Robert J. (Joe) Griffitt is assistant professor in the Department of Coastal Sciences at the University of Southern Mississippi. His research centers around the study of the effect of anthropogenic contaminant on aquatic organisms with a We focus on molecular approaches, aimed at identifying the precise cellular and molecular pathways that are affected by different contaminants. Current research projects address the effects of nanoparticulate metals on marine and freshwater fish; the application of molecular tools for assesment of ecosystem health; and the isolation and characterization of miRNA expression patterns in non-model species. Prior to this, he was a postdoctoral research associate for the Center for Environmental and Human Toxicology at the University of Florida, Gainesville. Griffitt received his B.S. in marine biology from the University of North Carolina, Wilmington, his M.S. in marine science, his C.A.S. in statistics, and his Ph.D. in environmental health sciences all from the University of South Carolina. He did his post-doctural research in nanotoxicology at the University of Florida. (E-mail: joe.griffitt@usm.edu)

Daniel Harrington is an assistant professor of environmental and occupational health sciences at the Louisiana State University Health Sciences Center School of Public Health in New Orleans. He received his bachelor's degree in environmental health from Illinois State University, and he received both a master of science in public health and a doctor of science in environmental health sciences from the Tulane University School of Public Health and Tropical Medicine. He is currently researching the health effects of the BP Gulf oil spill on women, the long-term health effects on children who lived in FEMA trailers after hurricanes Katrina and Rita, and environmental tobacco smoke exposure in Louisiana bars and casinos. (E-mail: dharr3@lsuhsc.edu)

Kelly Marie Henry is a doctoral student with a Board of Regents Graduate Fellowship working under the guidance of Robert Twilley at Louisiana State University. Her research strives to understandhow anthropogenic stressors, such as nutrient over-enrichment and climate change, impact biogeochemical cycling and energy flow in aquatic ecosystems. Her dissertationexplores interactions between carbon and nitrogen cycling and the impact climate change and humans have on these cycles in coastal Louisiana. Henry earned a Master of Science degree in oceanography from the University of Rhode Island in 2007. Advised by Scott Nixon, she studied the environmental influences on the growth pattern and growth rate of the hard clam, Mercenaria mercenaria in Narragansett Bay, Rhode Island. In 2003, she graduated as the valedictorian from Franklin Pierce College with a Bachelor of Arts degree in environmental science. (E-mail: khenr13@tigers.lsu.edu)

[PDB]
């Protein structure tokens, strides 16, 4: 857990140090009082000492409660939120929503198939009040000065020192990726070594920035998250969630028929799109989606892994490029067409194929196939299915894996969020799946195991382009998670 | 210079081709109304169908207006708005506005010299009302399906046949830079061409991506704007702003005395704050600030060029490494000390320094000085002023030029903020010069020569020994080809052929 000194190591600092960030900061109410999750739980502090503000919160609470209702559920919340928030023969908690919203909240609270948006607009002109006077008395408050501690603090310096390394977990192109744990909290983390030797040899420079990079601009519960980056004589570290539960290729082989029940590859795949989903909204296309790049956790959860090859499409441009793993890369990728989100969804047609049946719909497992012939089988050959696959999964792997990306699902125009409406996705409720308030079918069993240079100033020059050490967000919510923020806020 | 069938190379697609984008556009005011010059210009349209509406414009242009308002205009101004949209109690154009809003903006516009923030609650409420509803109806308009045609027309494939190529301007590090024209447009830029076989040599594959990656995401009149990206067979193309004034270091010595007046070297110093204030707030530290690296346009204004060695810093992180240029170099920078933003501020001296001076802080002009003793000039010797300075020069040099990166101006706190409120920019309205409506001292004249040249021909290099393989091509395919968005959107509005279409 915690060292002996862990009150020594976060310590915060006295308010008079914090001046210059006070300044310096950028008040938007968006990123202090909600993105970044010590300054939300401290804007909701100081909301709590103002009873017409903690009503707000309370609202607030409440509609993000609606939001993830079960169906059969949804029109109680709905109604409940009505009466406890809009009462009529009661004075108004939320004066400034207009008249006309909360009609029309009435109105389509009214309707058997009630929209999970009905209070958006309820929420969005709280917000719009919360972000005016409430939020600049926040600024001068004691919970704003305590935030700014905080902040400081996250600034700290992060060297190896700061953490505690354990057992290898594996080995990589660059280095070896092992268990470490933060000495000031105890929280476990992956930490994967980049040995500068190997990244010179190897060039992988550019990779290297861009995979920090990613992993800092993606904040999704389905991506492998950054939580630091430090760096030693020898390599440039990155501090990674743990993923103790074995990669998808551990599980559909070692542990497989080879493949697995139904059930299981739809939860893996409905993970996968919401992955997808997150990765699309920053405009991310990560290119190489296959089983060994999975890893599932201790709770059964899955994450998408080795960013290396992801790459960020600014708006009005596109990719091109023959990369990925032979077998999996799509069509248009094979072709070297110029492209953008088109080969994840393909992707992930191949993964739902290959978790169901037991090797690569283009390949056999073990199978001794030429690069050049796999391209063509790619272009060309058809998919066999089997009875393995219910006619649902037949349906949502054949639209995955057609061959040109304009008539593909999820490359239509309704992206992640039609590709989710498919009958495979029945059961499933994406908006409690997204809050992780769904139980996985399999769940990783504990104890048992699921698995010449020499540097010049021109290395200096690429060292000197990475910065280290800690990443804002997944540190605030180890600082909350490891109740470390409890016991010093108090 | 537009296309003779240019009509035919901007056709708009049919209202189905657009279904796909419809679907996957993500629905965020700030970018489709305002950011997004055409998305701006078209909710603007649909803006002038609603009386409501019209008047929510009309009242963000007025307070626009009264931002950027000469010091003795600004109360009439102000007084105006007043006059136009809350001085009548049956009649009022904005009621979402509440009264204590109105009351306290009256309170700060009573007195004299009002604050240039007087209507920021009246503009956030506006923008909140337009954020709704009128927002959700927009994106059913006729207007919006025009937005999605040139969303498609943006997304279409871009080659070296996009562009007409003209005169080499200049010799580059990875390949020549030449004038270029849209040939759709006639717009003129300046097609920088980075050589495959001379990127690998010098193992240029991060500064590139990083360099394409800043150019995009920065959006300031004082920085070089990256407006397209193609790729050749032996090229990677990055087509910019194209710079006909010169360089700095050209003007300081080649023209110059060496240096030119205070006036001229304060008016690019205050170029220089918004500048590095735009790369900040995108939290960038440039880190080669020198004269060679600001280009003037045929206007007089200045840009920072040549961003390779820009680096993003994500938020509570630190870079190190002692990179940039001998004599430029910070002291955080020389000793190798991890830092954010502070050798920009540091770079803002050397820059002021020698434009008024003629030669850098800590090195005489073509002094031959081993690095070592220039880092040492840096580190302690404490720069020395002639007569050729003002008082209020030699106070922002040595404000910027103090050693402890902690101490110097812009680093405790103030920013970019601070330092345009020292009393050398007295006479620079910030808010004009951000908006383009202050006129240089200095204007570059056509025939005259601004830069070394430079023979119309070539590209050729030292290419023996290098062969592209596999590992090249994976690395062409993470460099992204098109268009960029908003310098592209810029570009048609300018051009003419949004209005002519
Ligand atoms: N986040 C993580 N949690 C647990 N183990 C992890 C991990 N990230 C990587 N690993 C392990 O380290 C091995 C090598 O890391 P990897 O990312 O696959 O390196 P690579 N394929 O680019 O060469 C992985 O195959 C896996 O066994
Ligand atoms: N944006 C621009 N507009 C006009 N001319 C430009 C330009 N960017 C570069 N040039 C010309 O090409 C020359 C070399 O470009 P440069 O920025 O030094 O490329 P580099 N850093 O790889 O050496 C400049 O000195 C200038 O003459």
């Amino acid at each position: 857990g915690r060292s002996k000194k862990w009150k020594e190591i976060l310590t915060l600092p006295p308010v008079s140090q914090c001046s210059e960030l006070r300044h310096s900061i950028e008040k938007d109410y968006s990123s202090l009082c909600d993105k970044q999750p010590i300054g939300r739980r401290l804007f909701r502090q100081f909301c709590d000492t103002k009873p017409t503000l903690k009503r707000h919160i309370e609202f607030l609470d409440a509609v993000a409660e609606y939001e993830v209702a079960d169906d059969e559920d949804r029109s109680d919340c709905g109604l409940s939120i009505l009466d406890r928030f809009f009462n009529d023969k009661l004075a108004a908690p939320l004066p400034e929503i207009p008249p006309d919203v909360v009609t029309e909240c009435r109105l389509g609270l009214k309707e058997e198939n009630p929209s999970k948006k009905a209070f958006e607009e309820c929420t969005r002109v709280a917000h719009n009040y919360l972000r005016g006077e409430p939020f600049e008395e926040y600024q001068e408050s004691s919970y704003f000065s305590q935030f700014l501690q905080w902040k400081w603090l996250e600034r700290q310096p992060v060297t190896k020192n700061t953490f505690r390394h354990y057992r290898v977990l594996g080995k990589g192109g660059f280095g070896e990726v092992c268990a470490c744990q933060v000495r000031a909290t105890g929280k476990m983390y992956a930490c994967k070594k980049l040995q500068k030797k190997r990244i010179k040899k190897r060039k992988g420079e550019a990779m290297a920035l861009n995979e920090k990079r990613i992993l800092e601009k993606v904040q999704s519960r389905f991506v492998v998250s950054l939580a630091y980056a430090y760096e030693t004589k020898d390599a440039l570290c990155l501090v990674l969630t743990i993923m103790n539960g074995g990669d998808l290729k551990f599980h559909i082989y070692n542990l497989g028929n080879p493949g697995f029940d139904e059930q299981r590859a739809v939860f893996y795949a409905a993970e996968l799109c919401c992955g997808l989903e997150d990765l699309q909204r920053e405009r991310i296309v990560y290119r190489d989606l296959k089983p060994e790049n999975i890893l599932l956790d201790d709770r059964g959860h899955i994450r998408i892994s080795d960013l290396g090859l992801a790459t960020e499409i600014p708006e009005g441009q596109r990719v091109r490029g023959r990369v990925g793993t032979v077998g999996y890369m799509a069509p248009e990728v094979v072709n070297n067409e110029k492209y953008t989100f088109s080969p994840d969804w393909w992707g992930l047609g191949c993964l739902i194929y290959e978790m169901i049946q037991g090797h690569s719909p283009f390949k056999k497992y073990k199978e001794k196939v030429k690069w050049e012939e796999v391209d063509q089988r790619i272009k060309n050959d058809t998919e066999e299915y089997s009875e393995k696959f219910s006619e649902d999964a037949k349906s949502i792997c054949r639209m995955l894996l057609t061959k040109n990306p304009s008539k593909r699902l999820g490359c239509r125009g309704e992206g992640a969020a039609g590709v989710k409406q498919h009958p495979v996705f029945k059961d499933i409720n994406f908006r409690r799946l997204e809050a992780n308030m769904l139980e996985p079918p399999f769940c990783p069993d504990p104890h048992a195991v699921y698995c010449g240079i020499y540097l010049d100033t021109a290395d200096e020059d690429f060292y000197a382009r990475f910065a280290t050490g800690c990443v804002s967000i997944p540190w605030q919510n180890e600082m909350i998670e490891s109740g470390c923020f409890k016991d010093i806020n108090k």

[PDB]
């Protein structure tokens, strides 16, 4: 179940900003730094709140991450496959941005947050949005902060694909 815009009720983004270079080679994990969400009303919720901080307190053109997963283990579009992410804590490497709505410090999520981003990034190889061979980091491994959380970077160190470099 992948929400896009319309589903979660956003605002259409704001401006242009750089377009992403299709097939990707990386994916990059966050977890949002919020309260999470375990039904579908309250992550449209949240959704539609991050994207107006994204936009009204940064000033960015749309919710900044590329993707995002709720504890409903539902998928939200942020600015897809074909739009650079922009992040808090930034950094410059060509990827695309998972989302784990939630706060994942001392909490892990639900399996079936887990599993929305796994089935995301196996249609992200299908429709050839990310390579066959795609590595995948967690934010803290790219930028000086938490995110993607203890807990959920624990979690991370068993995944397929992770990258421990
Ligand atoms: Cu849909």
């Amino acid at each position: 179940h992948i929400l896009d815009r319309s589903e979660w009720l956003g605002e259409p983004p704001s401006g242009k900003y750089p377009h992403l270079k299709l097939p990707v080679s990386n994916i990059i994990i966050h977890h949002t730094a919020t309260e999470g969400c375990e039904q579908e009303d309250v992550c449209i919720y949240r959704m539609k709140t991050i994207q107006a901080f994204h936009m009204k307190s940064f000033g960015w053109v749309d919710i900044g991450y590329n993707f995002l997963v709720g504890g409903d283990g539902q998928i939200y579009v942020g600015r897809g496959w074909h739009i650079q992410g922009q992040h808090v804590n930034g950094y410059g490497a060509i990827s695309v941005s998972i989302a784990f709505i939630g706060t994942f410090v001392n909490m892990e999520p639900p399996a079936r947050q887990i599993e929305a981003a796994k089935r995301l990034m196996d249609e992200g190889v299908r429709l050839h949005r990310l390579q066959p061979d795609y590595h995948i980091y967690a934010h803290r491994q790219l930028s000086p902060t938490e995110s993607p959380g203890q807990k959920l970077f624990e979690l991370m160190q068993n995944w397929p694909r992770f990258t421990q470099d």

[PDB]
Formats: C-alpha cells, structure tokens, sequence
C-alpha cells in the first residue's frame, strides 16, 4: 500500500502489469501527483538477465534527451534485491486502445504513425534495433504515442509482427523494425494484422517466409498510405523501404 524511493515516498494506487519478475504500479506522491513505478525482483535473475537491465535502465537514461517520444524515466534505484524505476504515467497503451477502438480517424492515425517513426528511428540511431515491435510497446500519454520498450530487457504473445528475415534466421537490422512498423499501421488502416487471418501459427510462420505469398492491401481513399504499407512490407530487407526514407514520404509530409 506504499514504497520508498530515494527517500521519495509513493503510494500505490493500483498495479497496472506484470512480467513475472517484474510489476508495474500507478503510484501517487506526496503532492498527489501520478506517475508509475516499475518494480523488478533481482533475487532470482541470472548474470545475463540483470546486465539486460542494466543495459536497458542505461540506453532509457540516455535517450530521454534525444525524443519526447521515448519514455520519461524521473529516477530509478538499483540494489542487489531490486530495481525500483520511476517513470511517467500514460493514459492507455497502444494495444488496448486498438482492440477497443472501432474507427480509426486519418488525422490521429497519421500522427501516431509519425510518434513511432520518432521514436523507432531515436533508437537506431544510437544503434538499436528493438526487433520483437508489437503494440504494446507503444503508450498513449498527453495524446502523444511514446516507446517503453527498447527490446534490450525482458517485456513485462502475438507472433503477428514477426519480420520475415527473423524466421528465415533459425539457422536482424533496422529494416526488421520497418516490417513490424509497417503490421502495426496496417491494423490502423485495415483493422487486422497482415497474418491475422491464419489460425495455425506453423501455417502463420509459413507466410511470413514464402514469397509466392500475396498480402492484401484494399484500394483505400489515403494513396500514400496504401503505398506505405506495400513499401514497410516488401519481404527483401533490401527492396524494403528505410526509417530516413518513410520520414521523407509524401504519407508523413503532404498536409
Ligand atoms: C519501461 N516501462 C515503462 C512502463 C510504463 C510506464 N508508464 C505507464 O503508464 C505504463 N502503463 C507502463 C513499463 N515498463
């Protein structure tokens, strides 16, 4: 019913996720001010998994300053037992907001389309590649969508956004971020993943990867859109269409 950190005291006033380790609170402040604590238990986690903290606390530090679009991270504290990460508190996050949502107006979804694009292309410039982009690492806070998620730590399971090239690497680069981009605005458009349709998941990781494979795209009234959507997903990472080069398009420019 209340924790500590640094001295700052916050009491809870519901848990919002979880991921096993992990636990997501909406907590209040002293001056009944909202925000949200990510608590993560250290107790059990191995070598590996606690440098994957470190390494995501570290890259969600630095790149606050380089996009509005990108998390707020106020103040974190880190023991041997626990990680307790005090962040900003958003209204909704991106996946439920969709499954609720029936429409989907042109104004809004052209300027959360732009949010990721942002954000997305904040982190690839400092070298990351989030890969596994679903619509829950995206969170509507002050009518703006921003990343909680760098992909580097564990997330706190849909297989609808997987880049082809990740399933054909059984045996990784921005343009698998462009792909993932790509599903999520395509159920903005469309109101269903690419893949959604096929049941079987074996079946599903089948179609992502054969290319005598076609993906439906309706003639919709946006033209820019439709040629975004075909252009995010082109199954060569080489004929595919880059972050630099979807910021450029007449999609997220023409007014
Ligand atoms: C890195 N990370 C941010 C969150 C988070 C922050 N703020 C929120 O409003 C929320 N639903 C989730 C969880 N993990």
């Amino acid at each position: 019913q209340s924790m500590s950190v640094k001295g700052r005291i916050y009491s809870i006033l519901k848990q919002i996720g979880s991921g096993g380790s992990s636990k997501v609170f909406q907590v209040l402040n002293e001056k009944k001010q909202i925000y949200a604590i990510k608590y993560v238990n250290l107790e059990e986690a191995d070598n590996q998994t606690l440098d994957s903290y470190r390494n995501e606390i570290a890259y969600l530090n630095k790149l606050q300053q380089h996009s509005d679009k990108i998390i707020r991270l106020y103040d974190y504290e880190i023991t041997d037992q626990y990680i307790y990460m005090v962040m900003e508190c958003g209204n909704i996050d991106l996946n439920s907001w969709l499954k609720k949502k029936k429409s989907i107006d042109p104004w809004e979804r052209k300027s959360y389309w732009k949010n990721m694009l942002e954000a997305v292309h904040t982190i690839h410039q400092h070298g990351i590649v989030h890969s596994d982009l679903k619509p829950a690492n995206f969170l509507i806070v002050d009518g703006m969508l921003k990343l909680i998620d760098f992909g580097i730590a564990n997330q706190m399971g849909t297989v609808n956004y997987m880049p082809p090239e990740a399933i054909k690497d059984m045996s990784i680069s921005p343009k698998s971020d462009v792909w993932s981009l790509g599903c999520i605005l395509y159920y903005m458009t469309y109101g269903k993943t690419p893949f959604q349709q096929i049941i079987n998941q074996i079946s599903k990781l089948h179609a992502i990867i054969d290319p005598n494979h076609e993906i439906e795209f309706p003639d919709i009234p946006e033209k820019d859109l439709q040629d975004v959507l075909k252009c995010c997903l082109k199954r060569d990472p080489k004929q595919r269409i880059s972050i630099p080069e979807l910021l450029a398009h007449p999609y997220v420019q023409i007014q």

Alexander S. Kolker is an assistant professor at the Louisiana Universities Marine Consortium. He studies how climate variability and human activities impact the coastal zone. Recent research activities have involved exploring the climatic drivers of annual and inter-annual sea level fluctuations; examining the impacts of storms and relative sea level variability on coastal geology; quantifying the impacts of the recent BP oil spill on coastal bays and wetlands; and understanding the natural geological processes that can be used to restore the Mississippi River Delta. He has worked in wetland systems across the country, including wetlands in the Everglades ecosystem, surrounding Long Island, NY, and more recently those in the Mississippi River Delta. Kolker received his Ph.D. in marine and atmospheric sciences from Stony Brook University. (E-mail: akolker@lumcon.edu)

Elizabeth Kujawinski has a bachelor's degree in Chemistry from MIT and a PhD in chemical oceanography from the MIT/WHOI Joint Program in Oceanography. After completing her PhD, she completed a postdoc appointment at Ohio State in the chemistry department and then taught for 2.5 years at Barnard College in New York City. She returned to WHOI in 2004 and is currently an associate scientist in the Marine Chemistry & Geochemistry department. Liz got involved in the Deepwater Horizon Oil Spill in order to understand the behavior and eventual fate of the polar components of the oil and dispersants. (E-mail: ekujawinski@whoi.edu)

Lisa Lundy serves as the associate dean for Sponsored Research & Programs in LSU's Manship School of Mass Communication. Her teaching and research focus on public relations, strategic communication, and health and science communication. Her current research includes an analysis of media coverage of the gulf oil spill. Professionally, she worked in public relations for the University of Florida's College of Agricultural and Life Sciences and the March of Dimes. In 2006, she received the Tiger Athletic Foundation Teaching Award, which recognizes teaching excellence at LSU. She currently serves as chair of the editorial board for the Journal of Applied Communications. Lundy earned a Ph.D. in agricultural communication from the University of Florida in 2004. (E-mail: llundy@lsu.edu)